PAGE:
- Nationally, intensive/critical care offers the highest quality (68% were good or outstanding), while the strongest need for improvement is in medical care (34% were rated good or outstanding).
- Urgent and emergency care has the joint highest proportion of outstanding ratings (4%) but also the second highest proportion of inadequate ratings (9%).
- The acute sector reported 10% more serious incidents between 2013 and 2014.
- There is a positive correlation between whether staff would recommend the NHS trust they are working for and CQC’s quality rating for that trust.
- Of the eight NHS mental health trusts rated so far, four are good, three require improvement and one is inadequate.
- Hospitals need to move the focus from developing individual, short-term quality initiatives to creating the right culture in which staff are able work with autonomy and confidence.
- Patients must be able to complain with the confidence that they will be listened and they should be reassured that raising a complaint will not negatively impact on the standard of care they receive.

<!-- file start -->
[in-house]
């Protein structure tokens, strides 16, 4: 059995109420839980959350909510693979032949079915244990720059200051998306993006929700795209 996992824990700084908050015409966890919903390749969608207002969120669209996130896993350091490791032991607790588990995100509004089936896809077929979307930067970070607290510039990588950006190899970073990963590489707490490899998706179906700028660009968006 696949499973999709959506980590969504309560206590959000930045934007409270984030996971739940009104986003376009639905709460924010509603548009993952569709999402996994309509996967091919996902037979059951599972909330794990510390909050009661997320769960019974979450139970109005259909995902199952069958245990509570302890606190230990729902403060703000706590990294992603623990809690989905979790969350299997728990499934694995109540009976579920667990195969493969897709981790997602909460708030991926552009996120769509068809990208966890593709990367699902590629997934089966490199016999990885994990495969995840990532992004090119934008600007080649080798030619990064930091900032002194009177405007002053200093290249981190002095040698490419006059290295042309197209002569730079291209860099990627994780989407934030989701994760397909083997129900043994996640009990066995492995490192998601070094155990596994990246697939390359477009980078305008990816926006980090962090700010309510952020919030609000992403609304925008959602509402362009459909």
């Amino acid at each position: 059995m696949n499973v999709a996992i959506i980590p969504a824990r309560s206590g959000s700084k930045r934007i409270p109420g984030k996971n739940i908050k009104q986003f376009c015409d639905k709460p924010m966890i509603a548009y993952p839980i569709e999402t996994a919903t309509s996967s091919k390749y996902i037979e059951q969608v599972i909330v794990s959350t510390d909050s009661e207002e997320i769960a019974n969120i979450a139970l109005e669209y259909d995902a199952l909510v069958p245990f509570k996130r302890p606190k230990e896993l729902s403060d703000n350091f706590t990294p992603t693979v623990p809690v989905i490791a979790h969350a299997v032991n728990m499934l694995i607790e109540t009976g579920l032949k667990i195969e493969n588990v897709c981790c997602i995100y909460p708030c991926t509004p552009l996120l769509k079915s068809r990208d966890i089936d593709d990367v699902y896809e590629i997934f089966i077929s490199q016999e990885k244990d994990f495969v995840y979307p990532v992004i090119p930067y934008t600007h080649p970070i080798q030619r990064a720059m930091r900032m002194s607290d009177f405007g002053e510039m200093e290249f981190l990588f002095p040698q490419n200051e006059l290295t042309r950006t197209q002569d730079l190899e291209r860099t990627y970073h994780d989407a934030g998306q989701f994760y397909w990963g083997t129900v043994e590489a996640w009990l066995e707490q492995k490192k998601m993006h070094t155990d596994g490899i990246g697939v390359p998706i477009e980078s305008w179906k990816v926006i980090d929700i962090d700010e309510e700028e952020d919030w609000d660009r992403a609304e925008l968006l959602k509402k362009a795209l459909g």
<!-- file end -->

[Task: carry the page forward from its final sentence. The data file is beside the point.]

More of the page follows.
- Over four in five (85%) of the GP practices we have rated are good or outstanding. Almost one in nine (11%) of the GP practices we inspected required improvement. Four per cent of those we inspected were inadequate.
- By 31 May 2015 we had inspected and rated 976 GP practices and out-of-hours services.
- We remain concerned by the very poor practice we find in some practices through our inspections.
- GP practices are generally well-led, with 85% of practices rated good or outstanding.
- Ninety-six per cent of services were rated good or outstanding for caring.
- GP practices deliver a better quality of care when sharing learning and providing joined-up care through multi-professional networks. Single handed practices are more likely to work in professional isolation, resulting in a lack of communication and engagement with staff and patients.
- We encourage all healthcare professionals to avoid professional isolation and work with colleagues in and out of their practice.